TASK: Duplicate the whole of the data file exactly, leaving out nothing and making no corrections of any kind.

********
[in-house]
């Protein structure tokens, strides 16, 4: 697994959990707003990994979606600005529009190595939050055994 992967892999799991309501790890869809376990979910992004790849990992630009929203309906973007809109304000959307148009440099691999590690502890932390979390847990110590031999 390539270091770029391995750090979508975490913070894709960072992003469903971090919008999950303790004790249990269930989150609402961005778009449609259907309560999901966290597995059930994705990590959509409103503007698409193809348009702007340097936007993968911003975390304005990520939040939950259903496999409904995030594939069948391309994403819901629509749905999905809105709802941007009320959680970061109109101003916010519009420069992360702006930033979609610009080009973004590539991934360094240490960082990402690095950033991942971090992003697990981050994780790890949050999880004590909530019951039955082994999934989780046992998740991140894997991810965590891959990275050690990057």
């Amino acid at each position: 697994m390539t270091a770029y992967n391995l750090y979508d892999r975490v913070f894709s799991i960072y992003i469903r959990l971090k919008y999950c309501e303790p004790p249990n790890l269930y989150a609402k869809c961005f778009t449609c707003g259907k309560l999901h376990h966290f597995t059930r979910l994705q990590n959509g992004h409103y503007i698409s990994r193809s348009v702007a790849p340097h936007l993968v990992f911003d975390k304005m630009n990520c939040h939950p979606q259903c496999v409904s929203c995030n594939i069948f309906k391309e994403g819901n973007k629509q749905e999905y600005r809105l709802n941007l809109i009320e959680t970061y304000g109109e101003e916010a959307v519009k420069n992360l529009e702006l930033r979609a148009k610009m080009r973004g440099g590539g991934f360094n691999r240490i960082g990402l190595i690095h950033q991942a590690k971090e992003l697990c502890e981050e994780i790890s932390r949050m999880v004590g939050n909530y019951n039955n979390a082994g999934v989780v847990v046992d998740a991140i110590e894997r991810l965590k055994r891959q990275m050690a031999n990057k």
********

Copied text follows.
[in-house]
């Protein structure tokens, strides 16, 4: 697994959990707003990994979606600005529009190595939050055994 992967892999799991309501790890869809376990979910992004790849990992630009929203309906973007809109304000959307148009440099691999590690502890932390979390847990110590031999 390539270091770029391995750090979508975490913070894709960072992003469903971090919008999950303790004790249990269930989150609402961005778009449609259907309560999901966290597995059930994705990590959509409103503007698409193809348009702007340097936007993968911003975390304005990520939040939950259903496999409904995030594939069948391309994403819901629509749905999905809105709802941007009320959680970061109109101003916010519009420069992360702006930033979609610009080009973004590539991934360094240490960082990402690095950033991942971090992003697990981050994780790890949050999880004590909530019951039955082994999934989780046992998740991140894997991810965590891959990275050690990057």
């Amino acid at each position: 697994m390539t270091a770029y992967n391995l750090y979508d892999r975490v913070f894709s799991i960072y992003i469903r959990l971090k919008y999950c309501e303790p004790p249990n790890l269930y989150a609402k869809c961005f778009t449609c707003g259907k309560l999901h376990h966290f597995t059930r979910l994705q990590n959509g992004h409103y503007i698409s990994r193809s348009v702007a790849p340097h936007l993968v990992f911003d975390k304005m630009n990520c939040h939950p979606q259903c496999v409904s929203c995030n594939i069948f309906k391309e994403g819901n973007k629509q749905e999905y600005r809105l709802n941007l809109i009320e959680t970061y304000g109109e101003e916010a959307v519009k420069n992360l529009e702006l930033r979609a148009k610009m080009r973004g440099g590539g991934f360094n691999r240490i960082g990402l190595i690095h950033q991942a590690k971090e992003l697990c502890e981050e994780i790890s932390r949050m999880v004590g939050n909530y019951n039955n979390a082994g999934v989780v847990v046992d998740a991140i110590e894997r991810l965590k055994r891959q990275m050690a031999n990057k």